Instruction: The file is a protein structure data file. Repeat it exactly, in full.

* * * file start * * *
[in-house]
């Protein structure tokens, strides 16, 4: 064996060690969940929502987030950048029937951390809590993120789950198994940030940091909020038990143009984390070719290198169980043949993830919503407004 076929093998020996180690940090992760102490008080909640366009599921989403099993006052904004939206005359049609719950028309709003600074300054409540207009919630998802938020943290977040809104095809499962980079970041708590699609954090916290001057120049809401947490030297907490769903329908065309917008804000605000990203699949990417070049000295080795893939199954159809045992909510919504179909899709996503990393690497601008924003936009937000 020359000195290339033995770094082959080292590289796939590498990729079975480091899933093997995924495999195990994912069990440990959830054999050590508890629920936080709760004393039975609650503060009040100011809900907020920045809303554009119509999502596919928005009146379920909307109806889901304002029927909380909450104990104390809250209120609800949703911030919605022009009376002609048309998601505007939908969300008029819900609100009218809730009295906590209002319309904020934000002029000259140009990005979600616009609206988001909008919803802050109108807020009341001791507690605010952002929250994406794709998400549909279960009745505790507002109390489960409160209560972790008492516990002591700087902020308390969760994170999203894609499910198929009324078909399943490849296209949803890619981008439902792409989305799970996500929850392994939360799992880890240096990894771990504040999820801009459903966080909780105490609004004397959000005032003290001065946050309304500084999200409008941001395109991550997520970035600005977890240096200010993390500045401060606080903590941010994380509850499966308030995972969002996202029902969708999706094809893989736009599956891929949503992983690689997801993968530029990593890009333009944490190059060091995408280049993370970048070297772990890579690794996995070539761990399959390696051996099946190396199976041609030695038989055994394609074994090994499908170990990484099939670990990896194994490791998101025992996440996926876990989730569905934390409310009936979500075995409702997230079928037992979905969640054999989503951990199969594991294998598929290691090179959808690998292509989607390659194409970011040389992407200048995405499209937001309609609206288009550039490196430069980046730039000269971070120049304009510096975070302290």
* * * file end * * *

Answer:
[in-house]
């Protein structure tokens, strides 16, 4: 064996060690969940929502987030950048029937951390809590993120789950198994940030940091909020038990143009984390070719290198169980043949993830919503407004 076929093998020996180690940090992760102490008080909640366009599921989403099993006052904004939206005359049609719950028309709003600074300054409540207009919630998802938020943290977040809104095809499962980079970041708590699609954090916290001057120049809401947490030297907490769903329908065309917008804000605000990203699949990417070049000295080795893939199954159809045992909510919504179909899709996503990393690497601008924003936009937000 020359000195290339033995770094082959080292590289796939590498990729079975480091899933093997995924495999195990994912069990440990959830054999050590508890629920936080709760004393039975609650503060009040100011809900907020920045809303554009119509999502596919928005009146379920909307109806889901304002029927909380909450104990104390809250209120609800949703911030919605022009009376002609048309998601505007939908969300008029819900609100009218809730009295906590209002319309904020934000002029000259140009990005979600616009609206988001909008919803802050109108807020009341001791507690605010952002929250994406794709998400549909279960009745505790507002109390489960409160209560972790008492516990002591700087902020308390969760994170999203894609499910198929009324078909399943490849296209949803890619981008439902792409989305799970996500929850392994939360799992880890240096990894771990504040999820801009459903966080909780105490609004004397959000005032003290001065946050309304500084999200409008941001395109991550997520970035600005977890240096200010993390500045401060606080903590941010994380509850499966308030995972969002996202029902969708999706094809893989736009599956891929949503992983690689997801993968530029990593890009333009944490190059060091995408280049993370970048070297772990890579690794996995070539761990399959390696051996099946190396199976041609030695038989055994394609074994090994499908170990990484099939670990990896194994490791998101025992996440996926876990989730569905934390409310009936979500075995409702997230079928037992979905969640054999989503951990199969594991294998598929290691090179959808690998292509989607390659194409970011040389992407200048995405499209937001309609609206288009550039490196430069980046730039000269971070120049304009510096975070302290």